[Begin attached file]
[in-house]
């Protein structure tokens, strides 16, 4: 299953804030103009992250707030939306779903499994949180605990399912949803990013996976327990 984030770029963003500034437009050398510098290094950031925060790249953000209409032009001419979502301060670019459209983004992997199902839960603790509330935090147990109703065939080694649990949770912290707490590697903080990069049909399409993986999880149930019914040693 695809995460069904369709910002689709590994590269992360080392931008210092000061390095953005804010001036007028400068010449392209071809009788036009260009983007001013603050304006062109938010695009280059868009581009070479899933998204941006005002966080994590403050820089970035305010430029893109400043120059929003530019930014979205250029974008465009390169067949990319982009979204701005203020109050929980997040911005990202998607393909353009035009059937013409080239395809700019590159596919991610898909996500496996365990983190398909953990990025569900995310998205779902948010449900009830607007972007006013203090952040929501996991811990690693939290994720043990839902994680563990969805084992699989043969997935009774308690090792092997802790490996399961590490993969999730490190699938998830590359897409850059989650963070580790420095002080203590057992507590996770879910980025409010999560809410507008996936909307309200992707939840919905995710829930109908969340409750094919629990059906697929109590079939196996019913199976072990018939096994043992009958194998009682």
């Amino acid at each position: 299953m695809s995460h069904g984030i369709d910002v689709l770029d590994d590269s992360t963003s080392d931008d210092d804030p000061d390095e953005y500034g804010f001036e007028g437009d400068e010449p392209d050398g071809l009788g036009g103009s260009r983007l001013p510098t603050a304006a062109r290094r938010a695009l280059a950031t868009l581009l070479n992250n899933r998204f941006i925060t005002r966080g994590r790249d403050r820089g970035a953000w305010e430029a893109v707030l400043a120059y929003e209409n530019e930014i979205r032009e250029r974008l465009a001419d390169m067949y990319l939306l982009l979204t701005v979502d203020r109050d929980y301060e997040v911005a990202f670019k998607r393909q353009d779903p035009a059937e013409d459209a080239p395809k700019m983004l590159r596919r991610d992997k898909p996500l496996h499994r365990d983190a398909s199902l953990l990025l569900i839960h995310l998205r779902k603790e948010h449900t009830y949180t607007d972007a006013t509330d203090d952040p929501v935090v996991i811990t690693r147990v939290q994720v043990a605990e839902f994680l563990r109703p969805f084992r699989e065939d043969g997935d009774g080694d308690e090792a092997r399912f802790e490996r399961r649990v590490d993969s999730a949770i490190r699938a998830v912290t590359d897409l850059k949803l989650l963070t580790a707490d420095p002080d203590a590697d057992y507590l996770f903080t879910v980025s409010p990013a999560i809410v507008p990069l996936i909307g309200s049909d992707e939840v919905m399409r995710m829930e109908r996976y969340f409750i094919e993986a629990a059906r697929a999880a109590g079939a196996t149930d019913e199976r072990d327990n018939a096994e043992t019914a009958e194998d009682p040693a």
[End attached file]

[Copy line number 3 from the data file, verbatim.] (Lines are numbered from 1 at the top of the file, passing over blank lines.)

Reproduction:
């Amino acid at each position: 299953m695809s995460h069904g984030i369709d910002v689709l770029d590994d590269s992360t963003s080392d931008d210092d804030p000061d390095e953005y500034g804010f001036e007028g437009d400068e010449p392209d050398g071809l009788g036009g103009s260009r983007l001013p510098t603050a304006a062109r290094r938010a695009l280059a950031t868009l581009l070479n992250n899933r998204f941006i925060t005002r966080g994590r790249d403050r820089g970035a953000w305010e430029a893109v707030l400043a120059y929003e209409n530019e930014i979205r032009e250029r974008l465009a001419d390169m067949y990319l939306l982009l979204t701005v979502d203020r109050d929980y301060e997040v911005a990202f670019k998607r393909q353009d779903p035009a059937e013409d459209a080239p395809k700019m983004l590159r596919r991610d992997k898909p996500l496996h499994r365990d983190a398909s199902l953990l990025l569900i839960h995310l998205r779902k603790e948010h449900t009830y949180t607007d972007a006013t509330d203090d952040p929501v935090v996991i811990t690693r147990v939290q994720v043990a605990e839902f994680l563990r109703p969805f084992r699989e065939d043969g997935d009774g080694d308690e090792a092997r399912f802790e490996r399961r649990v590490d993969s999730a949770i490190r699938a998830v912290t590359d897409l850059k949803l989650l963070t580790a707490d420095p002080d203590a590697d057992y507590l996770f903080t879910v980025s409010p990013a999560i809410v507008p990069l996936i909307g309200s049909d992707e939840v919905m399409r995710m829930e109908r996976y969340f409750i094919e993986a629990a059906r697929a999880a109590g079939a196996t149930d019913e199976r072990d327990n018939a096994e043992t019914a009958e194998d009682p040693a």